The language of being “called to ministry” often brings with it the need for clarifying questions. What does it mean to be called? Who calls you? How do you know you are called? This book will prove helpful.
Pastors and church members should rightly be excited about surprising developments and demonstrations of grace but they should never become unimpressed or familiar with the ordinary means of grace that God has provided.
Thousands of churches close their doors each year. Think about that for a minute. When churches close there is a haunting hush of a lamp being extinguished in a community. This is heartbreaking. This book helps equip us for what to do about this troubling epidemic.
This gospel is so gloriously appropriate. It is the calibration for all of life. It instructs marriages and wipes away the widows tears. It humbles the proud and strengthens the weak. And in every situation it asserts itself as the beautiful sufficient, ultimate priority of all of life. The gospel is gloriously versatile.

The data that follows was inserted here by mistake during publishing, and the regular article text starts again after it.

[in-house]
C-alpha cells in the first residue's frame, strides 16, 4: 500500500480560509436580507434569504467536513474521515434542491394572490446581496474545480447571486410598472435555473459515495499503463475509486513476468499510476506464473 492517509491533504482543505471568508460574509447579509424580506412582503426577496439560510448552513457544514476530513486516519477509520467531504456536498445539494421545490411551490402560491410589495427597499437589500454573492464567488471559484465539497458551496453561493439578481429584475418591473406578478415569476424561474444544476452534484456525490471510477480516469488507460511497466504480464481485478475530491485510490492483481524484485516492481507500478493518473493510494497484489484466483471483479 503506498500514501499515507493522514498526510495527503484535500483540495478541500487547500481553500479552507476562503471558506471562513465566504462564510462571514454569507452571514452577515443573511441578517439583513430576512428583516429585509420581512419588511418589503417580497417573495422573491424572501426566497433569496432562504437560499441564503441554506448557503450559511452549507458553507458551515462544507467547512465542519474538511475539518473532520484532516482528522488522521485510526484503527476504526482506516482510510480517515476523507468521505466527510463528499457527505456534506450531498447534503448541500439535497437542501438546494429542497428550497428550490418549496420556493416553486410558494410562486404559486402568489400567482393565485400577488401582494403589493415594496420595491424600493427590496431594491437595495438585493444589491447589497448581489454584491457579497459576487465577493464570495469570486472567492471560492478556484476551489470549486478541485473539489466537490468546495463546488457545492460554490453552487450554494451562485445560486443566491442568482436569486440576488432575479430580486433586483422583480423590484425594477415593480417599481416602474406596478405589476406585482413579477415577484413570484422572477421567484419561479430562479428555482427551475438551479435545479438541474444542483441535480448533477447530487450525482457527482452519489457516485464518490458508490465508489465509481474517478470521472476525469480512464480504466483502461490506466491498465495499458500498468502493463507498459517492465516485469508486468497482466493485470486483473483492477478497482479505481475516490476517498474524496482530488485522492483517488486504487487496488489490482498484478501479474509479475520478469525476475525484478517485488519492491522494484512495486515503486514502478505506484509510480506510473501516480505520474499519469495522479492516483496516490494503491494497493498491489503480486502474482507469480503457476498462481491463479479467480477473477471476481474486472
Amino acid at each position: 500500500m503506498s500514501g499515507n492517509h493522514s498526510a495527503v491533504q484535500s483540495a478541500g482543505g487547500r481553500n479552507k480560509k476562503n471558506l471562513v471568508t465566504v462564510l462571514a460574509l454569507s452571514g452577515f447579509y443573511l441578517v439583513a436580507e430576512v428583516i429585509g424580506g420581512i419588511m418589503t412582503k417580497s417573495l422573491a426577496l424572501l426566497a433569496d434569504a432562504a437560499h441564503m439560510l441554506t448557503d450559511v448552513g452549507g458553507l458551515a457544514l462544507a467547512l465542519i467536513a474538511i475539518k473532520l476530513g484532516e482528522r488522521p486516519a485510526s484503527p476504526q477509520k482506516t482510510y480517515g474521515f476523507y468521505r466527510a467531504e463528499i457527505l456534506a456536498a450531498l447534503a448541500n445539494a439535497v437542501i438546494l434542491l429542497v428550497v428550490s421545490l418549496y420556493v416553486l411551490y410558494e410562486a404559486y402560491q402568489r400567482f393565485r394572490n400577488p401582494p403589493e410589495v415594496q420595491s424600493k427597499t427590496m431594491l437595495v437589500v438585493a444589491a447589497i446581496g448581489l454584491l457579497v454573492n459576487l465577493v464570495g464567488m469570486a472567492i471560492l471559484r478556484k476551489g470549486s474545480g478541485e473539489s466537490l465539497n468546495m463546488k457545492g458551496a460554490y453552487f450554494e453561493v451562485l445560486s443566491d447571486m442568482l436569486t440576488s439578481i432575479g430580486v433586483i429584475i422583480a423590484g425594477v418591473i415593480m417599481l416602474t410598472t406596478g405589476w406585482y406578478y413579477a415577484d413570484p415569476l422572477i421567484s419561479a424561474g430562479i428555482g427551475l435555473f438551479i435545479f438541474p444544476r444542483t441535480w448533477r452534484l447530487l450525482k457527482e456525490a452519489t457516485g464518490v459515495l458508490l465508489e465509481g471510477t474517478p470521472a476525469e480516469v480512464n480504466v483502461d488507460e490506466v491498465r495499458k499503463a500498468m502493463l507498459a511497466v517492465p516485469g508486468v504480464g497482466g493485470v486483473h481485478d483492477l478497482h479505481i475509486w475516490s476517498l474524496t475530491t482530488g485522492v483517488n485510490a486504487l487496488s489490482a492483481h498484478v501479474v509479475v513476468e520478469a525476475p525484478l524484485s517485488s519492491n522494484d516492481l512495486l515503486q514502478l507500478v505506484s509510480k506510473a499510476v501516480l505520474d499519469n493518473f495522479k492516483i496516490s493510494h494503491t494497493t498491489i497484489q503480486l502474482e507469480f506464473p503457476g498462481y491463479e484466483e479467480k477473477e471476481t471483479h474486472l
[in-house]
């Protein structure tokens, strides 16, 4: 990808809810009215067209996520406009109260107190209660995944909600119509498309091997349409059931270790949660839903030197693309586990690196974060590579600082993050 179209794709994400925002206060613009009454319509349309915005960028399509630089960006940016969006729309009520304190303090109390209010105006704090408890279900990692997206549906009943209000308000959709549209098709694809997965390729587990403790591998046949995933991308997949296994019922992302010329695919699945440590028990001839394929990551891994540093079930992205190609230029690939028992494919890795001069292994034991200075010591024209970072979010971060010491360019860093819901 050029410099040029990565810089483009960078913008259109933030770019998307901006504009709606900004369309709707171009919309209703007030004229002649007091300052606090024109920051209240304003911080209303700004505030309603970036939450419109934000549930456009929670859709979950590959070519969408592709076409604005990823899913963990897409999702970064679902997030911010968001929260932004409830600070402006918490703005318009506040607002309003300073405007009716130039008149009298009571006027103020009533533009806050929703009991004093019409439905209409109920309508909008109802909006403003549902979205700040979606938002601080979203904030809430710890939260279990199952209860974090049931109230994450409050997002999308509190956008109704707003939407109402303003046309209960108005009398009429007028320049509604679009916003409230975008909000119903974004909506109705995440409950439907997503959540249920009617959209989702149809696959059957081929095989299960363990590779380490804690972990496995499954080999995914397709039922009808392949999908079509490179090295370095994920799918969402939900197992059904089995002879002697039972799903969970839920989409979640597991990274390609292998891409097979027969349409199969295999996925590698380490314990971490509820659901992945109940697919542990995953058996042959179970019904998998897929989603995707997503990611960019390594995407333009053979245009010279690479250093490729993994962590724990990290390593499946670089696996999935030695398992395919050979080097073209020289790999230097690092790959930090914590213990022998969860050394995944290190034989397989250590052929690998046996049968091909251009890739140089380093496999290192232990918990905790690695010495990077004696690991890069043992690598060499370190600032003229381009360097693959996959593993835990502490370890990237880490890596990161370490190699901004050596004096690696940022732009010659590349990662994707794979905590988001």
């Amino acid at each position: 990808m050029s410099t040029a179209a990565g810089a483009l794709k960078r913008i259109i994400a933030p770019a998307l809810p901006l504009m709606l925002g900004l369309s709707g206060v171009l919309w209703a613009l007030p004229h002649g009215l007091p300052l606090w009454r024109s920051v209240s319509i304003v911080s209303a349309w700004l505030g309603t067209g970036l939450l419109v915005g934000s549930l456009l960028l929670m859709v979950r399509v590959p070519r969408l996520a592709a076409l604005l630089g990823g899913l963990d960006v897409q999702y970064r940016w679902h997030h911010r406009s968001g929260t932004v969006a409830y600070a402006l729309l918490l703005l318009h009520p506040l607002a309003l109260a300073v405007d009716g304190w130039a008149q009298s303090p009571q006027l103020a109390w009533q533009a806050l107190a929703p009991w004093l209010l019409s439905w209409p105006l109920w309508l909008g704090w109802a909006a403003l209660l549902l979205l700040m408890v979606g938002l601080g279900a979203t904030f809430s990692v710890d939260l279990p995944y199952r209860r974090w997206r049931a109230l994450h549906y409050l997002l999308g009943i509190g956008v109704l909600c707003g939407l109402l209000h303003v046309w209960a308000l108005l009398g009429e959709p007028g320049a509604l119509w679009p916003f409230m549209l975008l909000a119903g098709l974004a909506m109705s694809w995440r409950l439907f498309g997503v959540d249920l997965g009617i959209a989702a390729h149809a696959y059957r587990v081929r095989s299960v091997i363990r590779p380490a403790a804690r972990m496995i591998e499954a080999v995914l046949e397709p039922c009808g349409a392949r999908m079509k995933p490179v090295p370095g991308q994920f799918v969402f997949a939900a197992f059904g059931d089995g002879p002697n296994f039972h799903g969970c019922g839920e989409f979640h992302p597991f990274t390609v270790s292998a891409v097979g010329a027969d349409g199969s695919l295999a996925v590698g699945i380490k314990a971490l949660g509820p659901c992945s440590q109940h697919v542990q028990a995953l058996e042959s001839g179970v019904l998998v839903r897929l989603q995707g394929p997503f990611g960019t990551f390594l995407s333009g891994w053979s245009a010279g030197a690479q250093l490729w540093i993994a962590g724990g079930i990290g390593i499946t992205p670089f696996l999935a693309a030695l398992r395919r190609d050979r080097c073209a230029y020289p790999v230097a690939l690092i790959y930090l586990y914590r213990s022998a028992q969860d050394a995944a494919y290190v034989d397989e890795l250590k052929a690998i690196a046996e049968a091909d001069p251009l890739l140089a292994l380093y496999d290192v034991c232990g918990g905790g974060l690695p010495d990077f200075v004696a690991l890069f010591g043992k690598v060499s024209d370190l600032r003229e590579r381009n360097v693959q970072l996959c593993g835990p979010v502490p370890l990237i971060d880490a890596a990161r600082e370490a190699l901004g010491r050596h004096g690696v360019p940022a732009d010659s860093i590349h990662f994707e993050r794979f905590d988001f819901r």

Pastors spend a lot of time in a chair but it is probably more than they need to. Here are some tips for a more healthy, efficient ministry.
Pastors can often become discouraged, wondering if they are making a difference. The Bible reminds us of the true measurement for a preacher and how he can be liberated to joyfully trust and serve God in the ministry.
How do you know if your pastor loves you? The biblical answer is often overlooked and in need of recovery.
What a wonderful and humbling reality: God uses us but he doesn’t need us.
With the constant exposure to the impact of sin, limited growth, and personal discouragement, the pastor may be tempted to believe his preaching is not doing anything. But, since Christ has risen from the dead, we can be assured that in fact our preaching is not in vain.
Pastors have to be very careful to remember that their job is not to gather crowds and renown for themselves but to make disciples and gather renown for Jesus.